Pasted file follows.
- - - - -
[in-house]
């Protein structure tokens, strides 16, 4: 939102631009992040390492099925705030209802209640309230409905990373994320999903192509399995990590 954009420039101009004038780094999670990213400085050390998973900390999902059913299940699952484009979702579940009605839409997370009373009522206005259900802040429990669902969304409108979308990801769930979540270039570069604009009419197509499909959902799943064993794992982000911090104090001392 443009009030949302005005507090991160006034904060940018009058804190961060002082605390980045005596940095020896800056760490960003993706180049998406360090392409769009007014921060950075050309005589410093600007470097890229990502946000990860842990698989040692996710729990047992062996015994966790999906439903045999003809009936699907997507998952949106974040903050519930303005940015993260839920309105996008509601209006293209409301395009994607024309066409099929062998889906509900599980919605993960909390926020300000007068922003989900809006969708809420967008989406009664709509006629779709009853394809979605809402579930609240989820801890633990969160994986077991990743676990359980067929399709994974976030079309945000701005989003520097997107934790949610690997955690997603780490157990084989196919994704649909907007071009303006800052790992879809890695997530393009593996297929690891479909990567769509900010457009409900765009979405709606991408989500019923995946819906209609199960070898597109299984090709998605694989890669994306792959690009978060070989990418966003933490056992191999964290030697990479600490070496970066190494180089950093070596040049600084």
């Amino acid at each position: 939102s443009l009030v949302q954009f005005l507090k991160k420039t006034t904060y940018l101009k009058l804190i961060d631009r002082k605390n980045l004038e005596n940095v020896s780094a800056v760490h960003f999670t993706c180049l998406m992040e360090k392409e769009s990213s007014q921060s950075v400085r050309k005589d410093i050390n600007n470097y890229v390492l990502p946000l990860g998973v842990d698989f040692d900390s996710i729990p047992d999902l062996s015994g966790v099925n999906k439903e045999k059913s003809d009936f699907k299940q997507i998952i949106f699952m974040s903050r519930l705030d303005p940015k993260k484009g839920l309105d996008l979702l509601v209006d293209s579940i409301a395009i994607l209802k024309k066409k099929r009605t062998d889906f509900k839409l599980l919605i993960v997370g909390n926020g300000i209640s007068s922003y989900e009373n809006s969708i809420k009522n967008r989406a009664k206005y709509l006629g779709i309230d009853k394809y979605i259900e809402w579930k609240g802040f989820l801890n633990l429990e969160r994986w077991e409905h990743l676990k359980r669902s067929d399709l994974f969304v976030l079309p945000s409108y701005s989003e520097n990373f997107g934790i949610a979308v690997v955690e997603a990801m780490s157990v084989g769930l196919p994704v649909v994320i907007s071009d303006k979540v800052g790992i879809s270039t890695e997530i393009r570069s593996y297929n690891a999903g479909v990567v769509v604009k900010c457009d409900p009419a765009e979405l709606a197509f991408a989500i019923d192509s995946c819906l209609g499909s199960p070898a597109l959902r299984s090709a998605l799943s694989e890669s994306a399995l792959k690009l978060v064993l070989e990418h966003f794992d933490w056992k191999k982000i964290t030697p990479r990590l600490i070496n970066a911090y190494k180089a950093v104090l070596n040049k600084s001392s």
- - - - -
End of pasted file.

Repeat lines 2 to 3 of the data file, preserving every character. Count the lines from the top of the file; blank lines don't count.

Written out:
């Protein structure tokens, strides 16, 4: 939102631009992040390492099925705030209802209640309230409905990373994320999903192509399995990590 954009420039101009004038780094999670990213400085050390998973900390999902059913299940699952484009979702579940009605839409997370009373009522206005259900802040429990669902969304409108979308990801769930979540270039570069604009009419197509499909959902799943064993794992982000911090104090001392 443009009030949302005005507090991160006034904060940018009058804190961060002082605390980045005596940095020896800056760490960003993706180049998406360090392409769009007014921060950075050309005589410093600007470097890229990502946000990860842990698989040692996710729990047992062996015994966790999906439903045999003809009936699907997507998952949106974040903050519930303005940015993260839920309105996008509601209006293209409301395009994607024309066409099929062998889906509900599980919605993960909390926020300000007068922003989900809006969708809420967008989406009664709509006629779709009853394809979605809402579930609240989820801890633990969160994986077991990743676990359980067929399709994974976030079309945000701005989003520097997107934790949610690997955690997603780490157990084989196919994704649909907007071009303006800052790992879809890695997530393009593996297929690891479909990567769509900010457009409900765009979405709606991408989500019923995946819906209609199960070898597109299984090709998605694989890669994306792959690009978060070989990418966003933490056992191999964290030697990479600490070496970066190494180089950093070596040049600084």
């Amino acid at each position: 939102s443009l009030v949302q954009f005005l507090k991160k420039t006034t904060y940018l101009k009058l804190i961060d631009r002082k605390n980045l004038e005596n940095v020896s780094a800056v760490h960003f999670t993706c180049l998406m992040e360090k392409e769009s990213s007014q921060s950075v400085r050309k005589d410093i050390n600007n470097y890229v390492l990502p946000l990860g998973v842990d698989f040692d900390s996710i729990p047992d999902l062996s015994g966790v099925n999906k439903e045999k059913s003809d009936f699907k299940q997507i998952i949106f699952m974040s903050r519930l705030d303005p940015k993260k484009g839920l309105d996008l979702l509601v209006d293209s579940i409301a395009i994607l209802k024309k066409k099929r009605t062998d889906f509900k839409l599980l919605i993960v997370g909390n926020g300000i209640s007068s922003y989900e009373n809006s969708i809420k009522n967008r989406a009664k206005y709509l006629g779709i309230d009853k394809y979605i259900e809402w579930k609240g802040f989820l801890n633990l429990e969160r994986w077991e409905h990743l676990k359980r669902s067929d399709l994974f969304v976030l079309p945000s409108y701005s989003e520097n990373f997107g934790i949610a979308v690997v955690e997603a990801m780490s157990v084989g769930l196919p994704v649909v994320i907007s071009d303006k979540v800052g790992i879809s270039t890695e997530i393009r570069s593996y297929n690891a999903g479909v990567v769509v604009k900010c457009d409900p009419a765009e979405l709606a197509f991408a989500i019923d192509s995946c819906l209609g499909s199960p070898a597109l959902r299984s090709a998605l799943s694989e890669s994306a399995l792959k690009l978060v064993l070989e990418h966003f794992d933490w056992k191999k982000i964290t030697p990479r990590l600490i070496n970066a911090y190494k180089a950093v104090l070596n040049k600084s001392s």